MOZONTE – Diego Antonio Gómez says he hopes the last of the landmines will be removed by the end of 2009, allowing his indigenous community to return safely to their lands and cultivate their ancestral soils once again, 20 years after abandoning the mountainous border region due to war.
“People are still afraid; we still can’t enter the fields to work because they haven’t completely finished the work of removing the mines,” said the indigenous leader from the northern colonial outpost of Mozonte, in Nueva Segovia. “We are waiting for all the mines to get cleared so we can get back to work. This land is very fertile for production.”
Two decades after the last of many battles was fought in this former theater of war along the Honduran border, campesinos and small producers are still waiting for the last of the antipersonnel mines to be cleared by military sappers so they can return to life as normal.
The work of the sappers is slow, methodical and dangerous, as they sweep the rough mountainous terrain for the remnants of war. After more than 20 years of mineremoval efforts, the military believes there are only 8,000 or so mines left of the 170,000 that were planted by the Sandinista Popular Army (EPS) and the counterrevolutionary forces in the 1980s.
With the help of Canada, Spain and other foreign donor countries, Nicaragua’s de-mining mission is now trying to round up an additional $4 million needed to finish the job and declare Nicaragua mine-free by the end of 2009.
In doing so, Nicaragua would become the first heavily mined country in the world to completely rid itself of landmines, according to Carlos José Orosco, national coordinator of the Organization of American States (OAS) Mine Action Program in Nicaragua, which is overseeing the program.
The de-mining mission, however, is desperately short of funds. While foreign donors such as the Canada, which has provided $6 million to Nicaragua’s mineremoval efforts over the past decade, have kept the program afloat until now, Orosco said they only have enough funding to make it another couple of months. He said the OAS mission is already closing its regional office in Mozonte to transfer more funding to the field work, but acknowledges the program could be in jeopardy after February if the traditional donors don’t provide the funding that Nicaragua needs to make it across the finish line.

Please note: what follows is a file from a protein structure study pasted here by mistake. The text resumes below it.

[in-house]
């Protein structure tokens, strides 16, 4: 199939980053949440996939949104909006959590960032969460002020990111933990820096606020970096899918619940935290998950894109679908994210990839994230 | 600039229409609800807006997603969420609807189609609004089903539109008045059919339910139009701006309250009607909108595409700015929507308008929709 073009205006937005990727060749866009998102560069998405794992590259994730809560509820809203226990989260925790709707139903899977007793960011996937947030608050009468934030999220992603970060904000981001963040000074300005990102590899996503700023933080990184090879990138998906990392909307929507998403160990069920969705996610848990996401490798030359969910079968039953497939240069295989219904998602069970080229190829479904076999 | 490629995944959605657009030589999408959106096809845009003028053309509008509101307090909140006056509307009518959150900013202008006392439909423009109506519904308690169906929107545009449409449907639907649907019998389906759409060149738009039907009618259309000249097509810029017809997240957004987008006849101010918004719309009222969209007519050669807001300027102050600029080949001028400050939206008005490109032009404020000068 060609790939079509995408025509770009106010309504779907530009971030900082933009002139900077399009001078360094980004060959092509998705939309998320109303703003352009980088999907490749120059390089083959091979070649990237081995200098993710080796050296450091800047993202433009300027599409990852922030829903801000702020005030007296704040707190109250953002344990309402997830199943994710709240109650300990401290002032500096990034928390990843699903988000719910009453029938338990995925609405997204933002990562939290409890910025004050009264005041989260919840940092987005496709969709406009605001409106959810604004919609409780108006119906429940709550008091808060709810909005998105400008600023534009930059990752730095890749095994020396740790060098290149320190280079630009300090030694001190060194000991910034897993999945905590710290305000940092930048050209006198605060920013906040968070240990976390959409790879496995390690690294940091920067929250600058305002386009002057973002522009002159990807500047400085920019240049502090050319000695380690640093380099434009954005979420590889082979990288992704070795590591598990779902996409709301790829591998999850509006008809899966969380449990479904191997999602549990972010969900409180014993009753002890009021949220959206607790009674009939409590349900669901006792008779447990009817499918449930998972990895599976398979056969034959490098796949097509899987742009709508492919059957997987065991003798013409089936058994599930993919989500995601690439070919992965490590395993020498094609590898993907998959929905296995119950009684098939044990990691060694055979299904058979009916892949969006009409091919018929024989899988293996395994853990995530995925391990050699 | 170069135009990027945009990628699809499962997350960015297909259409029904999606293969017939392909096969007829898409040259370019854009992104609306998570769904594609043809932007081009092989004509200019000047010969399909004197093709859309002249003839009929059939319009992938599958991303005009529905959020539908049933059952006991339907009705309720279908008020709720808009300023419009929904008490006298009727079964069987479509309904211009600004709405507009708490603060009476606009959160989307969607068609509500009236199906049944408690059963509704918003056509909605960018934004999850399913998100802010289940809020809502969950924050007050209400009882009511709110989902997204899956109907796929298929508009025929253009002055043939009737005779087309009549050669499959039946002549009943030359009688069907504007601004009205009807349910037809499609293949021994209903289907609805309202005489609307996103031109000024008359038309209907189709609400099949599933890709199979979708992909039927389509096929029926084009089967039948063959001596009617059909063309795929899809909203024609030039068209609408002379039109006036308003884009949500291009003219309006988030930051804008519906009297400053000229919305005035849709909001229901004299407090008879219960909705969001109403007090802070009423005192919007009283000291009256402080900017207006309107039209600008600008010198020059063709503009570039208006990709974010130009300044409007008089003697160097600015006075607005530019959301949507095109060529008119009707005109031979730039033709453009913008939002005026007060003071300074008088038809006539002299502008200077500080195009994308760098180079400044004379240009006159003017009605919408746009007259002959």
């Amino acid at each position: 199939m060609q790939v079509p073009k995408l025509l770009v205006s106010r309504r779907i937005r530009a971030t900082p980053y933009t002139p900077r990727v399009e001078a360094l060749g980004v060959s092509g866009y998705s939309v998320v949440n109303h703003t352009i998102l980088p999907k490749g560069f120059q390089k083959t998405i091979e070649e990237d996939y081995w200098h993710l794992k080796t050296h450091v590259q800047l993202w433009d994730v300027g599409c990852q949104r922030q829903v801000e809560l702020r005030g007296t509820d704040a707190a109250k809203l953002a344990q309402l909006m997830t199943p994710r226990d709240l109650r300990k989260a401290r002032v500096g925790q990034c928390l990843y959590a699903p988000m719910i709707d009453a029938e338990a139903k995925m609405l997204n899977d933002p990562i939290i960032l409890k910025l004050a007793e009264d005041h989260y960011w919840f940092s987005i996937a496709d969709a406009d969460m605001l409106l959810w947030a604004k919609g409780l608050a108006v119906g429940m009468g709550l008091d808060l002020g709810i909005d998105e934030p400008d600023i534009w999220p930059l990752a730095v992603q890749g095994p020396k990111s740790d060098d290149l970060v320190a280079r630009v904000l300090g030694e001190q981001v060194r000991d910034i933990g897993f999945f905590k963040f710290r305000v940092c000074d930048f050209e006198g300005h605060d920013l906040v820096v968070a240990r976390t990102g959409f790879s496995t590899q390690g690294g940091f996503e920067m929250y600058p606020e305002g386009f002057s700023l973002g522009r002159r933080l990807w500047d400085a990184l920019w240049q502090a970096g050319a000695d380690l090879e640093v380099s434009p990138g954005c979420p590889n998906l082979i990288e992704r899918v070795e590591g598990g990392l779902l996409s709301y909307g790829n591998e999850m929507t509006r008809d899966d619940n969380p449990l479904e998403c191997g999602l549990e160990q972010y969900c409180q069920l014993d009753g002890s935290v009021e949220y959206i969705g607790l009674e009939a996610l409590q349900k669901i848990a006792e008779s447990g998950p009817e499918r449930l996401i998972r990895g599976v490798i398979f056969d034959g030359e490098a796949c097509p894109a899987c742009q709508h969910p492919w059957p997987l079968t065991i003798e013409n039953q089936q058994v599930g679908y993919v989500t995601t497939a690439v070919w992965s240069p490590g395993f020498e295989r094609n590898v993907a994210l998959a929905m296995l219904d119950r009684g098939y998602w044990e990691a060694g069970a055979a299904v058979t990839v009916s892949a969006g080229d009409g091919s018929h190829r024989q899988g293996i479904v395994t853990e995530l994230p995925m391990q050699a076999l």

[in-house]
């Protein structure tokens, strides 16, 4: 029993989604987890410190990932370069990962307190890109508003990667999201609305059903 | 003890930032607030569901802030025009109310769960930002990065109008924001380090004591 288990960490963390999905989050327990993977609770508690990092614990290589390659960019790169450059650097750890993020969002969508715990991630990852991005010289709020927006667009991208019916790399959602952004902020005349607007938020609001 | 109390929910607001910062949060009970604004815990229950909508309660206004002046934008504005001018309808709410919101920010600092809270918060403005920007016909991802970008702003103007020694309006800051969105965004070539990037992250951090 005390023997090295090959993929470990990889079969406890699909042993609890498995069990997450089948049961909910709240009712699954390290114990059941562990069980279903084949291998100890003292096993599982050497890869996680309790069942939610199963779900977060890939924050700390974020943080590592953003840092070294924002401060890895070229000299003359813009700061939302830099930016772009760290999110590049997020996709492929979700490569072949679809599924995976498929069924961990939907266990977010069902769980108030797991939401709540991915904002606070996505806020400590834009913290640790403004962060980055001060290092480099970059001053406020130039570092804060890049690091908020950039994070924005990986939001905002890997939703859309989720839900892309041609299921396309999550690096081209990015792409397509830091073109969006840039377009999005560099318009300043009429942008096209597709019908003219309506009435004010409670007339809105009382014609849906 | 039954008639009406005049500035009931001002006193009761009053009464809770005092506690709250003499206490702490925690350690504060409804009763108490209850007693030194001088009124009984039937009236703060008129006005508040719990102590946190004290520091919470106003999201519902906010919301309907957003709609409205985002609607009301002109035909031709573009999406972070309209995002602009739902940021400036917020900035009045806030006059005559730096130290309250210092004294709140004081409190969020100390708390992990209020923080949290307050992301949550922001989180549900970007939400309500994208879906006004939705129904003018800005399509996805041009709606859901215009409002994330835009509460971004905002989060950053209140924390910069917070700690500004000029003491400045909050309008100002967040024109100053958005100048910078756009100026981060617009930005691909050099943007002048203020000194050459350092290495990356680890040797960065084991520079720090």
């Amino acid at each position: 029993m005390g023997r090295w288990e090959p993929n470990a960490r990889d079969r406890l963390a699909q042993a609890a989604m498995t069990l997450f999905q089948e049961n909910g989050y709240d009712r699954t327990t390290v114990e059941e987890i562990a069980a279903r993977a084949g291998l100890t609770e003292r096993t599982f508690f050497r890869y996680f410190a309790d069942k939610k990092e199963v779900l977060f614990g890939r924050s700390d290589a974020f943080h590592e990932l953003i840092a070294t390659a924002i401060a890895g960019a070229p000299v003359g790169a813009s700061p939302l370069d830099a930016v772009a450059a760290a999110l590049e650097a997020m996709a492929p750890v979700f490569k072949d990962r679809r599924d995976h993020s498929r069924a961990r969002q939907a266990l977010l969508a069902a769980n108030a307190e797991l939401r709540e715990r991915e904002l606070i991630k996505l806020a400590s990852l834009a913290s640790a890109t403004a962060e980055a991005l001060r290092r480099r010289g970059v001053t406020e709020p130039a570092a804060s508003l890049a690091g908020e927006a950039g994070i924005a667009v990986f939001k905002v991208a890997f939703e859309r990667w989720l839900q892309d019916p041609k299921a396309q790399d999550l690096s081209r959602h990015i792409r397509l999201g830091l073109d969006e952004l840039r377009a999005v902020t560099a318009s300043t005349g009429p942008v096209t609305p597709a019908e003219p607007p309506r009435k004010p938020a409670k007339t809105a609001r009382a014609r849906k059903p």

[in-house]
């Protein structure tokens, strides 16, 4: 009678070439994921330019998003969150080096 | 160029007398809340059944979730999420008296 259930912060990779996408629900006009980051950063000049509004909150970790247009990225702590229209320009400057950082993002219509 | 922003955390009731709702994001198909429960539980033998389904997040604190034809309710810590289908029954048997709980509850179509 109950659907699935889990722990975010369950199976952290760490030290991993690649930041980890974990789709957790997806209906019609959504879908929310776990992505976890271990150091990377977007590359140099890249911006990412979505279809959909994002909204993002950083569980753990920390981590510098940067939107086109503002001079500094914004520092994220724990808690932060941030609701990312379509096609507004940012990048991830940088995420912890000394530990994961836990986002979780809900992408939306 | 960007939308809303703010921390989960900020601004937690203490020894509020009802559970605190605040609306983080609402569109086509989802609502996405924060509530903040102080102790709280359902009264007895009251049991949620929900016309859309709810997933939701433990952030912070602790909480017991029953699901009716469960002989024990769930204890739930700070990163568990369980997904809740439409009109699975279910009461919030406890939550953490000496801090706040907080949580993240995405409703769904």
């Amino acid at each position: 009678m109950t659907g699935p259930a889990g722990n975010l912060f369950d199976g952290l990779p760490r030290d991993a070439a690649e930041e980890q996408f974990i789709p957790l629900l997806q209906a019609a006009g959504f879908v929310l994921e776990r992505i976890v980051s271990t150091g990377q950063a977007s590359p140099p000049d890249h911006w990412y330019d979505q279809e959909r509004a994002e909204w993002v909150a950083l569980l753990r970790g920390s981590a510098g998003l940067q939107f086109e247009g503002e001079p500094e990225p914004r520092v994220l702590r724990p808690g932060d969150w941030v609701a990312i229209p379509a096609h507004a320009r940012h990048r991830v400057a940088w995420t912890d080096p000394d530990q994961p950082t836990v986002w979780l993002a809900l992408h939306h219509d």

Canadian Ambassador Neil Reeder says he’s going to do everything he can to make sure Nicaragua doesn’t stumble in the homestretch of this marathon race.
Reeder this week met with community leaders in Mozonte and then trekked up into the mountains of San Fernando to witness the mine-removal efforts, where a team of 40 army sappers are working full-time to sweep the remaining affected areas. Reeder met with military officials, farmers and landmine victims and promised he would do his part to lobby for a continuance of funding to finish the project in 2009.
Reeder told The Nica Times that Canada views the mine-removal project as important not only to advancing peace and security, but also in terms of contributing to Nicaragua’s overall human and economic development by allowing people to move about freely and return to productive lives.
“This is a humanitarian project, but it’s also linked to economic development in the region by allowing people to plant and harvest these rich and fertile lands,” Reeder said.
Mario José Vílchez understands that better than most. When his family farm was finally declared mine-free, they returned to the property to find untouched, pristine land that is perfect for planting shadegrown coffee. The conditions are so good, he said, that his 2008 coffee harvest won the honor of Best Cup in the annual Cup of Excellence contest, and fetched him more than $41,000 on the international market.
“We are very thankful because now we are planting coffee instead of mines,” Vílchez told The Nica Times, as he looked out at a cloudbank rolling in across the lush, pine forested mountains. “This is the best land; it’s virgin mountain.”
Other producers have taken a more cavalier approach to reclaiming their lands. Coffee producer and former contra Armando Chavarría said he and his farm workers de-mined their own fields by carefully clearing the land with machetes and uprooting the 181 antipersonnel mines they found there. Chavarría said his self-styled approach to sapping led to one campesino being blinded when a mine went off in his face. He, too, had a close call when his pickup truck drove over another landmine in his field. Luckily, he said, the wheel clipped the mine at a weird angle and broke the pin, rather than detonating it under his vehicle.
The military and OAS discourage such “artisanal” efforts of mine removal, and have launched a massive prevention campaign aimed at getting people to notify authorities when they discover a mine.
The campaign has been so successful, that it has led to the discovery of an additional 40,000 mines that were never registered previously.
That discovery has slowed the minesapping efforts and made original goals and deadlines impossible to meet, said Orosco of the OAS. But instead of viewing it as a setback, the mine-removal team views it as evidence that their campaign is working and that efforts to remove every last mine are being taken as seriously as possible.
In the end, Orosco said, the most important aspect of the mine-removal is not to meet a political deadline, rather to rid the country of the deadly artifacts that have injured 1,135 Nicaraguans and killed countless others.